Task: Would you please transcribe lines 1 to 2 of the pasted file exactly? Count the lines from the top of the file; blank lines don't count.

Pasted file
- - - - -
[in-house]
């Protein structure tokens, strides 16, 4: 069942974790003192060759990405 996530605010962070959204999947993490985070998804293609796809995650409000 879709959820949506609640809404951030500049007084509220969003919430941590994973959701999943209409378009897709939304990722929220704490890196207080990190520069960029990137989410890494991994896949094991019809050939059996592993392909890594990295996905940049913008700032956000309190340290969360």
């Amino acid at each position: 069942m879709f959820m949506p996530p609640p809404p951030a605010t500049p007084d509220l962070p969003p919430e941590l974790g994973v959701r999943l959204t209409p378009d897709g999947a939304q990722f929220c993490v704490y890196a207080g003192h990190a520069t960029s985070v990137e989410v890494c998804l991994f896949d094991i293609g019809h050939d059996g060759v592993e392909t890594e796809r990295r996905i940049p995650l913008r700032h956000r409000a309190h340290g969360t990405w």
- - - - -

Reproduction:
[in-house]
């Protein structure tokens, strides 16, 4: 069942974790003192060759990405 996530605010962070959204999947993490985070998804293609796809995650409000 879709959820949506609640809404951030500049007084509220969003919430941590994973959701999943209409378009897709939304990722929220704490890196207080990190520069960029990137989410890494991994896949094991019809050939059996592993392909890594990295996905940049913008700032956000309190340290969360």